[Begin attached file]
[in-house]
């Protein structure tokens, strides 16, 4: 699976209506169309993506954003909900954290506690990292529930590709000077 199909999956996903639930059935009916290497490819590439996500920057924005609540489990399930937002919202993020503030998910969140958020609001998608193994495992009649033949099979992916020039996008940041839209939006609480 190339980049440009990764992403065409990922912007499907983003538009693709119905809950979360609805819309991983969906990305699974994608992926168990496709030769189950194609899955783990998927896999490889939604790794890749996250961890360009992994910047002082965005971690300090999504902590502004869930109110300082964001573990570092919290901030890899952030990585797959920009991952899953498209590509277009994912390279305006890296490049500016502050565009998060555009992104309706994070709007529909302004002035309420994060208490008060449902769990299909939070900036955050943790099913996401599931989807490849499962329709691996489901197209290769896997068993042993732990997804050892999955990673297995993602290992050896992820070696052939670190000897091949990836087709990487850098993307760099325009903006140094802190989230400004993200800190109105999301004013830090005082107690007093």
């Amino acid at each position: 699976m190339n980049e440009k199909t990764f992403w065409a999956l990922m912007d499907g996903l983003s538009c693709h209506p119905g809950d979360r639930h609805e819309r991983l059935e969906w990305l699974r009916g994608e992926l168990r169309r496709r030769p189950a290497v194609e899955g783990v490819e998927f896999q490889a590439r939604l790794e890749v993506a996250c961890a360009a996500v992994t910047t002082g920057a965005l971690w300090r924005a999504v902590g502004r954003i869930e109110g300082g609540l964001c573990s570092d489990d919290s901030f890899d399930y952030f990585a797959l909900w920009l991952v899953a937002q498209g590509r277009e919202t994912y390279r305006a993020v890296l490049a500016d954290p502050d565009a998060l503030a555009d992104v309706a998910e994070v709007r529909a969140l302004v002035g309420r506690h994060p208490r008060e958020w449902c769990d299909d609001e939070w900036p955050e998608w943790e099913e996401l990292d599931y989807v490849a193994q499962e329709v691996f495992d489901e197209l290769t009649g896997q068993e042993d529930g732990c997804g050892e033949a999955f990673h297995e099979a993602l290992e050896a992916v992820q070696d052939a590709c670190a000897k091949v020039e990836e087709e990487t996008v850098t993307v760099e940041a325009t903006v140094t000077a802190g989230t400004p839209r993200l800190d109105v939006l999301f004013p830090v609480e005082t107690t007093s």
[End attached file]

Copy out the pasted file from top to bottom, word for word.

[in-house]
């Protein structure tokens, strides 16, 4: 699976209506169309993506954003909900954290506690990292529930590709000077 199909999956996903639930059935009916290497490819590439996500920057924005609540489990399930937002919202993020503030998910969140958020609001998608193994495992009649033949099979992916020039996008940041839209939006609480 190339980049440009990764992403065409990922912007499907983003538009693709119905809950979360609805819309991983969906990305699974994608992926168990496709030769189950194609899955783990998927896999490889939604790794890749996250961890360009992994910047002082965005971690300090999504902590502004869930109110300082964001573990570092919290901030890899952030990585797959920009991952899953498209590509277009994912390279305006890296490049500016502050565009998060555009992104309706994070709007529909302004002035309420994060208490008060449902769990299909939070900036955050943790099913996401599931989807490849499962329709691996489901197209290769896997068993042993732990997804050892999955990673297995993602290992050896992820070696052939670190000897091949990836087709990487850098993307760099325009903006140094802190989230400004993200800190109105999301004013830090005082107690007093």
């Amino acid at each position: 699976m190339n980049e440009k199909t990764f992403w065409a999956l990922m912007d499907g996903l983003s538009c693709h209506p119905g809950d979360r639930h609805e819309r991983l059935e969906w990305l699974r009916g994608e992926l168990r169309r496709r030769p189950a290497v194609e899955g783990v490819e998927f896999q490889a590439r939604l790794e890749v993506a996250c961890a360009a996500v992994t910047t002082g920057a965005l971690w300090r924005a999504v902590g502004r954003i869930e109110g300082g609540l964001c573990s570092d489990d919290s901030f890899d399930y952030f990585a797959l909900w920009l991952v899953a937002q498209g590509r277009e919202t994912y390279r305006a993020v890296l490049a500016d954290p502050d565009a998060l503030a555009d992104v309706a998910e994070v709007r529909a969140l302004v002035g309420r506690h994060p208490r008060e958020w449902c769990d299909d609001e939070w900036p955050e998608w943790e099913e996401l990292d599931y989807v490849a193994q499962e329709v691996f495992d489901e197209l290769t009649g896997q068993e042993d529930g732990c997804g050892e033949a999955f990673h297995e099979a993602l290992e050896a992916v992820q070696d052939a590709c670190a000897k091949v020039e990836e087709e990487t996008v850098t993307v760099e940041a325009t903006v140094t000077a802190g989230t400004p839209r993200l800190d109105v939006l999301f004013p830090v609480e005082t107690t007093s």